Last Updated on Monday, 1 November 2021, 22:05 by Denis Chabrol
The Guyana government has identified China Railway Group Limited to open negotiations to build the Amaila Falls Hydropower project and sell electricity to Guyana Power and Light for 7 US cents per kilowatt hour, the Finance Ministry announced on Monday.
The actual cost to build the power plant is not yet known, but government said that all it would be doing is buying the electricity for GPL to resell at 15 US cents per kilowatt hour.
Under the Build-Own-Operate-Transfer (BOOT) model, the Finance Ministry said China Railway Group “will provide the entire equity required by the project and undertake all the risks associated with the project.”
Government said that overall this deal is even better than the previous one. “In its current formulation, it is expected that the project will require no equity contribution from Government, in comparison with the previous project structure which was based on a Government contribution of US$100 million. Additionally, the current structure anticipates a cost of power that will be lower than the initial cost of 11 cents per KWH contemplated by the previous project structure.”
In response to government’s request for proposals during July 25 to August 15, 2021, four companies submitted proposals, and China Railway Group Limited was identified as the most ‘capable partner’ by the Evaluation Committee after a rigorous evaluation process, following which the National Procurement and Tender Administration Board (NPTAB) submitted the relevant recommendation to Cabinet for ‘no objection’.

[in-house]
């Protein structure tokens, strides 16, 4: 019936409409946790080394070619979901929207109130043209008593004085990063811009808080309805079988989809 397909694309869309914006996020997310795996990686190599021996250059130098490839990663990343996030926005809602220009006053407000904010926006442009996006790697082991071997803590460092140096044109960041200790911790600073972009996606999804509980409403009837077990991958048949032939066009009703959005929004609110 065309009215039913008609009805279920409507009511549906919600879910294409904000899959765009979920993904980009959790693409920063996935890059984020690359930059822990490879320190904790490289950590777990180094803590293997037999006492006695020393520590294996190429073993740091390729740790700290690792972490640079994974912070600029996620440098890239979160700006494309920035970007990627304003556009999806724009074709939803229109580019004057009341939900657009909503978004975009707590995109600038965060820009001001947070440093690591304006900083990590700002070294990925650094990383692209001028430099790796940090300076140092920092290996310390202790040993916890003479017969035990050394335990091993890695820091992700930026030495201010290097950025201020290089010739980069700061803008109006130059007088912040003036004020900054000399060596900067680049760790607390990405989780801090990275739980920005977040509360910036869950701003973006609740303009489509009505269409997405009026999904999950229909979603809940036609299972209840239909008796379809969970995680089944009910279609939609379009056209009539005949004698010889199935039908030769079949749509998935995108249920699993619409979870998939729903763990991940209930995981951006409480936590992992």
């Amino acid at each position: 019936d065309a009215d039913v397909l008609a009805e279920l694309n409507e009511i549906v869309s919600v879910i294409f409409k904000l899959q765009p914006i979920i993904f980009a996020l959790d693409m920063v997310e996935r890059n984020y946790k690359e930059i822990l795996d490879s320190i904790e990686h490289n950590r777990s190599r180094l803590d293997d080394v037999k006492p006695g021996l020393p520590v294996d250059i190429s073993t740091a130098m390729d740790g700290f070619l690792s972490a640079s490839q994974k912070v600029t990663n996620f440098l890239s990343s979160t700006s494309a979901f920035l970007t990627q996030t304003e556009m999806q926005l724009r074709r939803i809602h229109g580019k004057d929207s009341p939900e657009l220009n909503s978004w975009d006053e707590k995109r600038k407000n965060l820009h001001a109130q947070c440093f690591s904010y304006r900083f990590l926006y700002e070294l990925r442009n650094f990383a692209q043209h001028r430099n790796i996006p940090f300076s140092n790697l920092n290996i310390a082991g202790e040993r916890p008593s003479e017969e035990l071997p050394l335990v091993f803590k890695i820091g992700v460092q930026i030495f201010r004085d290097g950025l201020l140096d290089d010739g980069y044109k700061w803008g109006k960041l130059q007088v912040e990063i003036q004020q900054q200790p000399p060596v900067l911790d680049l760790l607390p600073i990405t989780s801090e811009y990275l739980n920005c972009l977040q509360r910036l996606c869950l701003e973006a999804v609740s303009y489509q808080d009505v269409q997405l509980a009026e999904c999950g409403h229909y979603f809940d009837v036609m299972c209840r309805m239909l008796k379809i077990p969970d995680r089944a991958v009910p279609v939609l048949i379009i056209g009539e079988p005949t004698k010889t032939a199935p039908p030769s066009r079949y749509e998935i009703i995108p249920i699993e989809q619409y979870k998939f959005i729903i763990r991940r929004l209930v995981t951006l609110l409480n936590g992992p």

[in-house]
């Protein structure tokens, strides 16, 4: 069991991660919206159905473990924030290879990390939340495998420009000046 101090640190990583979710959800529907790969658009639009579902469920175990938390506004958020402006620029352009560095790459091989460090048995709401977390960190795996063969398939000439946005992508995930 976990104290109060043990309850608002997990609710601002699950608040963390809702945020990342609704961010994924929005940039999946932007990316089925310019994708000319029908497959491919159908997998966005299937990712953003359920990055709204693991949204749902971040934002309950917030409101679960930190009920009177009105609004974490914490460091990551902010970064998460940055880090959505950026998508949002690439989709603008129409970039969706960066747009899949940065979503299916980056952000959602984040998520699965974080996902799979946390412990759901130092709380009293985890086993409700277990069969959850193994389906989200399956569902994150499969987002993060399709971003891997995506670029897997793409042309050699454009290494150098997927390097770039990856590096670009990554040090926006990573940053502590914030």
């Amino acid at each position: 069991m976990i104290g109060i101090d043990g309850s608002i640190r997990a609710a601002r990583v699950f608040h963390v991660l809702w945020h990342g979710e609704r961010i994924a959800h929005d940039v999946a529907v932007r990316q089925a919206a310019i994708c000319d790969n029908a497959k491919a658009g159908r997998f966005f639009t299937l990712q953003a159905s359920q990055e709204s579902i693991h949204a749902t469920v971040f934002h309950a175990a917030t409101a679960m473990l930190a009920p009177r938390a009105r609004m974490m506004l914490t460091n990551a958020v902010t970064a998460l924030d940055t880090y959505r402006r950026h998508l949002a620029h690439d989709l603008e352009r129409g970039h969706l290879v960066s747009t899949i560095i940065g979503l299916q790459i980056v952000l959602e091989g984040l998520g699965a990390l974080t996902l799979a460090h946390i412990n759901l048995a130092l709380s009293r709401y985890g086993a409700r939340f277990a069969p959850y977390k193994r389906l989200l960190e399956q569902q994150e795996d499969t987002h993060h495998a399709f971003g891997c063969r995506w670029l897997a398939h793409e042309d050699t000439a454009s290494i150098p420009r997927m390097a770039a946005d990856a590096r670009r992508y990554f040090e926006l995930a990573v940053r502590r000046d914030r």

The AFHP was first identified in 1976 by the Canadian company “Monenco’ during an extensive survey of hydroelectric power potential in Guyana.
After the project had been cancelled by the David Granger-led administration, the US$80 million earned by Guyana under the Guyana-Norway partnership within the Low Carbon Development Strategy (LCDS) to help finance equity in the project had been held in escrow.
Vice President Bharrat Jagdeo on Monday said that money would be used to establish solar farms and along with the hydropower plant and the gas-to-shore project, would be part of Guyana’s de-carbonisation plan.
Government said the hydropower project will also support initiatives such as the electrification of transport and e-mobility, and accelerate the development of a robust Information Communications Technology (ICT) sector needed for an interconnected world as well as a competitive manufacturing sector.